"The striker is no longer just a goalscorer; but rather a focal point for the team who can hold the ball up, play with his back to goal, run tirelessly into space, drag defenders out of position, provide an aerial threat and, most crucially of all, create chances for others," Wilson wrote.
Besides noting Walcott's lack of aerial prowess—one of Didier Drogba's, Wilson's example of the perfect modern forward, best attributes—Wilson reasoned that the Englishman might best be used in a central role if he had another striker to work with, say in a 4-4-2 formation.
That's the formation in which Henry had made his transformation, after all.
Wenger had been quoted by Arsenal's official website just one day before Wilson's article, saying Walcott was "very, very close" to being used as a central forward, thus completing his own Henry-esque transformation from the wing.
But the French manager stopped short of making a comparison to Henry (it would be cruel, after all, to compare any player to Arsenal's all-time leading goal scorer), and noted that his 4-2-3-1 formation called for a central forward "who is good in the air."
That is bizarre, considering that the player currently occupying the forward position for Arsenal, Robin van Persie, is not renowned for his aerial prowess. But then, when you score 30 goals in a season, it's hard to ladle criticism upon van Persie's purported deficiencies.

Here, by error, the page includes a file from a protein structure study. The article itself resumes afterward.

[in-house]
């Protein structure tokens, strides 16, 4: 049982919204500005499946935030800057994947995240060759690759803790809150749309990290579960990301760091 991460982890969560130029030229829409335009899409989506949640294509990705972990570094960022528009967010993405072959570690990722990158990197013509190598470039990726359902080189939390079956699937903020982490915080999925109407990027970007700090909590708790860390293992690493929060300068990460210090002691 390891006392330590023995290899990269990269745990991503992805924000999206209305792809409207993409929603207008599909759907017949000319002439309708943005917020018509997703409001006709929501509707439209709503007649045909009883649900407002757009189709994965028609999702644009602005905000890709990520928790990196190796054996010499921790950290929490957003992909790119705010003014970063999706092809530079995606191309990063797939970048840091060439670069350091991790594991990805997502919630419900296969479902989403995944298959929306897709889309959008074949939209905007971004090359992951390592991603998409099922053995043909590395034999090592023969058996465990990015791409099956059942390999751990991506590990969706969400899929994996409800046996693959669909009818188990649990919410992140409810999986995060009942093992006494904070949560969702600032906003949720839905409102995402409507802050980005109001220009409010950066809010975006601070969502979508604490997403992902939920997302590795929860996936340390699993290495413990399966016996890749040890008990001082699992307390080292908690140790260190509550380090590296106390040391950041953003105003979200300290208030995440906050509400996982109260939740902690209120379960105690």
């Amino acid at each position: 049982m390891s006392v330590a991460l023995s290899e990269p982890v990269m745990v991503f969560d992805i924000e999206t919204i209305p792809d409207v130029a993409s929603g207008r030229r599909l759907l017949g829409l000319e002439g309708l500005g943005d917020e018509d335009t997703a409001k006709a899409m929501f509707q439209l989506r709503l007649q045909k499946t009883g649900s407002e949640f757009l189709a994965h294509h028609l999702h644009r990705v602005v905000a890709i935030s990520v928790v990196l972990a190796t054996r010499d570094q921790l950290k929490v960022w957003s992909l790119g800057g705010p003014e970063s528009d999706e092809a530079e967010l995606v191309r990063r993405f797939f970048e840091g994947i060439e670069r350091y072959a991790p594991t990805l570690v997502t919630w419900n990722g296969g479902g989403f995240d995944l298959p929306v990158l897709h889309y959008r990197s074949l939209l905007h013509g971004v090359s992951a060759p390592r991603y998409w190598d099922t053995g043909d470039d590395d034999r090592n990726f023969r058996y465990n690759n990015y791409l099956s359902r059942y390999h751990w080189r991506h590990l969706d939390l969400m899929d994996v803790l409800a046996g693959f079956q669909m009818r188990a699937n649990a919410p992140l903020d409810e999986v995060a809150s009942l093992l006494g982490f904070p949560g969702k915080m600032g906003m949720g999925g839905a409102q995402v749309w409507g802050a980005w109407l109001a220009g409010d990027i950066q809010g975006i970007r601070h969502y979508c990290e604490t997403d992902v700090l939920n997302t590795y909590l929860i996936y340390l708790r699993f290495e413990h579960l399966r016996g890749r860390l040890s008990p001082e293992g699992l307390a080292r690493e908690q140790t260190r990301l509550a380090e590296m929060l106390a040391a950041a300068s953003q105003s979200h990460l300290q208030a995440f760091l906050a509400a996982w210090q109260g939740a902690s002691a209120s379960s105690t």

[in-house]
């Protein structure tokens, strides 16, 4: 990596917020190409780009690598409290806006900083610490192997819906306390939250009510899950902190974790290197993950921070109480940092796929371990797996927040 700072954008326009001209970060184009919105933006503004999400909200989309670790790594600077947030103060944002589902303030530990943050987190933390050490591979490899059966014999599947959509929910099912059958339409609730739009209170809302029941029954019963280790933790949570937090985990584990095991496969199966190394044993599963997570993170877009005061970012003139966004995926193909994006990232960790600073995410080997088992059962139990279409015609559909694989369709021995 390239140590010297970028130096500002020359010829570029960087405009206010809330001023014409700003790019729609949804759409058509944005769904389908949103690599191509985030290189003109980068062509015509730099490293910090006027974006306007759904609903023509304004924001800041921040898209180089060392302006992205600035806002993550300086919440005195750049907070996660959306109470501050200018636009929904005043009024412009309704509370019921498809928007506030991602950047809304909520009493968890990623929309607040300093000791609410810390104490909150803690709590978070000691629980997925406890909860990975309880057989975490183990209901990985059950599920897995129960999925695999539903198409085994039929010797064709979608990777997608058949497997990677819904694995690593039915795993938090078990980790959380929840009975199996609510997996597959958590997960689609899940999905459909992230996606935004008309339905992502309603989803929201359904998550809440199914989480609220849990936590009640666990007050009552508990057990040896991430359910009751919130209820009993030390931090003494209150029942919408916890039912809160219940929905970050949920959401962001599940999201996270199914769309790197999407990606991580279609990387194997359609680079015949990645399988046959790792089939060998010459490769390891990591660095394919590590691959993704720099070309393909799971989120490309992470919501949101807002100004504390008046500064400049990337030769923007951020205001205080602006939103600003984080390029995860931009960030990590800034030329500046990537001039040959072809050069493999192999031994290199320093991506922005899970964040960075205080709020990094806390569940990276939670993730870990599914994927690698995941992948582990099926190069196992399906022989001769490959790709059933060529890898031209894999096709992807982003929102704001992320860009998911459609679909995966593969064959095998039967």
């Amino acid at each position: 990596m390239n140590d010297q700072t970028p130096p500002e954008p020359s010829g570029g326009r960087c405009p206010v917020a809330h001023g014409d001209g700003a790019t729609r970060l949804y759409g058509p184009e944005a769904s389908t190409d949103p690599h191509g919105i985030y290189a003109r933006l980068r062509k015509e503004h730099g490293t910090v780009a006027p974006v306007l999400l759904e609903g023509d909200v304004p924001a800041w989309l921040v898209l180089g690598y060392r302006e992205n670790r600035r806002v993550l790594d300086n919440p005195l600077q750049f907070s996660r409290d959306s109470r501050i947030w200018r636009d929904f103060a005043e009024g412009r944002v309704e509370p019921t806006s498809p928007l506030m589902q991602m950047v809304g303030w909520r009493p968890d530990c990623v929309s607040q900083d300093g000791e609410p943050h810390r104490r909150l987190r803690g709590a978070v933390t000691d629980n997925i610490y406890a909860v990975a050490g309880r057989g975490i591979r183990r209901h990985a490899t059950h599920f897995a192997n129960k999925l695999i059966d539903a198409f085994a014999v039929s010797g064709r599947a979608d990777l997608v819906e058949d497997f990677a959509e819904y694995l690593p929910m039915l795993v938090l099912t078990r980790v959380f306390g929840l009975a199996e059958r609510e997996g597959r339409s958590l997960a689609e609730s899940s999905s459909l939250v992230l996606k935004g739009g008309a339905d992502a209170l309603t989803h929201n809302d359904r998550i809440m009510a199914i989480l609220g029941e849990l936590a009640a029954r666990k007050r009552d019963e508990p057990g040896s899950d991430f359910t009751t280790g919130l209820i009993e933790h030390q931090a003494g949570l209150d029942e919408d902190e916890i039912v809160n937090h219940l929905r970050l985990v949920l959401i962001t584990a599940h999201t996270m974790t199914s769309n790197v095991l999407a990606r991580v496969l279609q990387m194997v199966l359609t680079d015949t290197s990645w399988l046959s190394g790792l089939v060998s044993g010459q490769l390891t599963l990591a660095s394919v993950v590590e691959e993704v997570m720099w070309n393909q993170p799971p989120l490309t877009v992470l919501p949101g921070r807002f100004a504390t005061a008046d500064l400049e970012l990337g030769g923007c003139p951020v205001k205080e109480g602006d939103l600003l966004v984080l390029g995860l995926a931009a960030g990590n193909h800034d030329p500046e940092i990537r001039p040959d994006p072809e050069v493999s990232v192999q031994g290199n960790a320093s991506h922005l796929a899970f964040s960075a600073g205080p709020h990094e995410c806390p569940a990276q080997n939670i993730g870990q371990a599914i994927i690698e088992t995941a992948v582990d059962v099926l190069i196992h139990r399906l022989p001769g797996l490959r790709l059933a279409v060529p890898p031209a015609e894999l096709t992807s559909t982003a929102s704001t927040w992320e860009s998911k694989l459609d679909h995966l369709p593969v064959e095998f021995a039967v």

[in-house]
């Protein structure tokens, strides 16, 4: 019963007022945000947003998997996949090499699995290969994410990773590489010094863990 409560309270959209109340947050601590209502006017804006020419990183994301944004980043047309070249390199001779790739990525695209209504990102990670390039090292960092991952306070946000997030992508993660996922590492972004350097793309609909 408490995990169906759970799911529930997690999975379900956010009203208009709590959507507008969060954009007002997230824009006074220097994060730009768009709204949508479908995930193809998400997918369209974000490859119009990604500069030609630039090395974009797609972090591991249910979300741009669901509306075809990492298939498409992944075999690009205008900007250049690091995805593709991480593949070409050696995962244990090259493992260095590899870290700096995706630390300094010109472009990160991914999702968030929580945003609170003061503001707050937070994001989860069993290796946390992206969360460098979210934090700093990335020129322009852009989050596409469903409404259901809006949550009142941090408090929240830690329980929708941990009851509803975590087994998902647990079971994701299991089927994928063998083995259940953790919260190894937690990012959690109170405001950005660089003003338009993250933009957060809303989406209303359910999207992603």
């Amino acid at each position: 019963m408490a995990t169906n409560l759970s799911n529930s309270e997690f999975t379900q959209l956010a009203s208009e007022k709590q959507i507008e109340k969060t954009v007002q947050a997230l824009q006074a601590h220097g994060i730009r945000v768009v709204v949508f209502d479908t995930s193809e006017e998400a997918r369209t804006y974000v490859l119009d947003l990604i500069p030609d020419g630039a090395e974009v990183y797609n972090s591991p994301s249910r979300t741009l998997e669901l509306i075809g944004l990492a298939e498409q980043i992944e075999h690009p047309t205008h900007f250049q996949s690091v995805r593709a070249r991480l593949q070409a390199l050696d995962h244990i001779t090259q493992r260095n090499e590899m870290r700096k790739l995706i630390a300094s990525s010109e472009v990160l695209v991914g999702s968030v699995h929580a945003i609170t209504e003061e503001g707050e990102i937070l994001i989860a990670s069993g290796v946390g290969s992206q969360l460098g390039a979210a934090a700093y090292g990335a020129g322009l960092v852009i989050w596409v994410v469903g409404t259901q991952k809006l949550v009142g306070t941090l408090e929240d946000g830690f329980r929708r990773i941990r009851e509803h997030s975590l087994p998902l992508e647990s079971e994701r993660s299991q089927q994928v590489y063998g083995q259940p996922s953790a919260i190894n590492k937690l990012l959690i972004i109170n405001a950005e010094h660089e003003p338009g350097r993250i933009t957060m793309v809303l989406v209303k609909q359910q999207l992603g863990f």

But Wenger also noted that Arsenal often face teams whose defenses sit in deeper positions, which would impinge upon Walcott's ability to get in behind the back four from a central position.
"We face teams that play very deep like West Ham so there is less space in behind. That is why at the moment I use [Walcott] on the flanks," Wenger said.
Wenger acknowledged that several of Walcott's goals for Arsenal that season had come from a central position on counterattacks—i.e., occasions where Walcott had taken advantage of an opposing defense's high line and exploited it with ruthless efficiency (his goal on the counter against Newcastle in the 2010-11 Carling Cup was just one example).
But basing a move laden with such obvious implications as a switch in positions off a couple choice examples from several games doesn't seem like the wisest decision. Wenger knew that.
The ever-astute minds at Arsenal Vision seconded Wilson's belief that Walcott would function best in tandem with another central forward, a la Michael Owen in his heyday at Liverpool, when he partnered with Emile Heskey.